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Coronavirus's Impact on Child Custody

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When parents in California get a divorce, they have to create a Parenting Plan and have it signed off by the judge on their case. The Parenting Plan will address legal and physical custody and who gets the kids and when. Once a Parenting Plan is in place, California parents are expected to follow it, however, in many cases the courts encourage parents to be flexible when it’s in the best interests of the children and when it simply helps everybody out.

Whether you have since adhered to a strict custody and visitation schedule up until the coronavirus outbreak, or if you and your ex were very accommodating with each other, COVID-19 may have thrown everything out of whack – and that may be an understatement!

At a time when essential workers are expected to work to protect California’s infrastructure and when “non-essential workers” are ordered to STAY HOME unless they’re getting gasoline, groceries, or prescriptions, existing Parenting Plans have been challenged to the core.

Parents Are Having to Compromise

Parents who have been practicing “parallel parenting,” a form of co-parenting after divorce where formerly married parents strictly adhere to the Parenting Plan and limit communication are suddenly having to communicate more and be flexible with each other, often for the first time in years.

Parents are also having to bend to meet the best interests of their children’s health, which sometimes means relinquishing custody during “their days” and not seeing their children for weeks (if not longer) on end in order to slow down the spread of COVID-19.

In the wake of the coronavirus pandemic, parents are having discussions about child custody modifications. They’re talking and agreeing to temporarily modify their custody agreements until the global health crisis is under control and no longer poses such a threat on the public’s health.

In many situations, the decision to modify the standing custody arrangement has to do with parents who are “essential workers,” people who work in healthcare and are on the front, fighting the virus on the ground.

In cases where the parents have healthy co-parenting relationships, making changes has been a smooth process, but for parents who are on bad terms, flexibility isn’t an option and they have to contact their divorce attorneys for help. The anxiety of such types of parents is only worsened by a family court system that has virtually shut down like other non-essential government agencies.

Since the coronavirus pandemic, family law offices across the nation have been dealing with child custody modifications every day. We’re sure that aside from spouses wanting to divorce because the quarantine drove them there, child custody modifications will be the other top case seen in divorce attorneys’ offices once the health crisis calms down and people are allowed to go back to their normal routines.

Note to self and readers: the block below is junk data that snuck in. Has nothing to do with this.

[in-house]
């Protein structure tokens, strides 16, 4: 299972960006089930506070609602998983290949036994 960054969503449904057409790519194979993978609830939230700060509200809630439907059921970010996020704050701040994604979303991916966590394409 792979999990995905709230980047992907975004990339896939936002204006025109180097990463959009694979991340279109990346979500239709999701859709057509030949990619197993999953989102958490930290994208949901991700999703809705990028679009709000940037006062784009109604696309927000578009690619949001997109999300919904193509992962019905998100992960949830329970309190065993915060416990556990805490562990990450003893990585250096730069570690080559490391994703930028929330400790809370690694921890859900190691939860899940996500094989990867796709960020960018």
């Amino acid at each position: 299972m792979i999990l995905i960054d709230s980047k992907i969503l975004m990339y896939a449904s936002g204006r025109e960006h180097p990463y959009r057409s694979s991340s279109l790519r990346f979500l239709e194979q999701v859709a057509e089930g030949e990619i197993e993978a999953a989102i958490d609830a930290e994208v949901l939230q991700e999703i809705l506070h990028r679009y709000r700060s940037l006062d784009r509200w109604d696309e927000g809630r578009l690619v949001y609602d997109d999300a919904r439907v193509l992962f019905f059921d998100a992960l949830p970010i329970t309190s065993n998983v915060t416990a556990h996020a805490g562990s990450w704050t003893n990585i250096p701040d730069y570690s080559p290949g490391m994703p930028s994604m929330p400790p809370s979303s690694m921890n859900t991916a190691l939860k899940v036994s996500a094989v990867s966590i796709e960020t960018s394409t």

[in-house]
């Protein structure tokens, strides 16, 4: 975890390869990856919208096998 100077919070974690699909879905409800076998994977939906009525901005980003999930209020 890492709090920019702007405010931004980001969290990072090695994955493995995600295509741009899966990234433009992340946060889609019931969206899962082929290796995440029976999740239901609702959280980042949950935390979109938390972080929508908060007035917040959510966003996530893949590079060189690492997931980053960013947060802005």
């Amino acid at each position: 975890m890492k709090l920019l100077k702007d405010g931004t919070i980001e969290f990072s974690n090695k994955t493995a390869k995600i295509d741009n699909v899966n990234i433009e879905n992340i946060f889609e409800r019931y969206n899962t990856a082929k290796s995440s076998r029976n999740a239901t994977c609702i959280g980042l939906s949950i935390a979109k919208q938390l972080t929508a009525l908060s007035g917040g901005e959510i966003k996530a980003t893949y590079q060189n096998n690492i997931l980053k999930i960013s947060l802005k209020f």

Distance is Part of the Custody Challenge

While having a parent who is a healthcare worker certainly increases the risk of a child being infected with COVID-19, the other issue affecting custody during the pandemic is distance. When divorced parents typically exchange children at school or workplaces, that becomes an issue when these places are all closed by the government’s orders.

If the parents live in different cities, they run the risk of violating shelter-in-place orders if they travel too far to pick-up or drop-off their child. What about those parents who live in different states? Most parents err on the side of caution and avoid taking their child to an airport, which can increase a child’s risk of infection due to crowds. Plus, few parents want to put their child on a plane alone during such uncertain times.

Medical Reasons is Another Challenge

We can’t ignore the fact that parents have medical reasons for switching up custody during the pandemic. Is your ex making Facebook posts that the coronavirus is a conspiracy, a hoax, or overly-inflated? Is your ex serious about social distancing or are they ignoring the president’s orders and mingling with people in close quarters?

What about your ex’s new partner? Do they work in healthcare or are they not careful about leaving the house, socializing, disinfecting, and frequent handwashing? These are all legitimate questions and it makes sense that parents are asking them during the pandemic.

Maybe you’re not worried about your ex-husband or wife exposing your children to risk, but what about variables that you can’t control when you’re not there? It’s only natural for single parents to wonder if their kids are safe when they can’t be there to control the environment.

The Legal Obstacle

During the coronavirus pandemic, parents can’t ignore the legal obstacle. Most family courts are closed and are only taking emergency cases, such as those involving domestic violence and child endangerment. Meaning, even if parents wanted to petition the court for a custody modification, they wouldn’t get anywhere because the courts are closed.

Some states are suggesting that parents stick to the existing custody orders while others are asking parents to cooperate with each other. In some states, divorce lawyers are encouraging their clients to utilize FaceTime, Skype, or Zoom and for parents without custody to seek “makeup time” when the health crisis is all over.

Unfortunately, there will be parents who will weaponize COVID-19 to bar the other parent from seeing their children. Legal recourse, however, may have to be on hold until the pandemic is over and the family courts resume normal operations.


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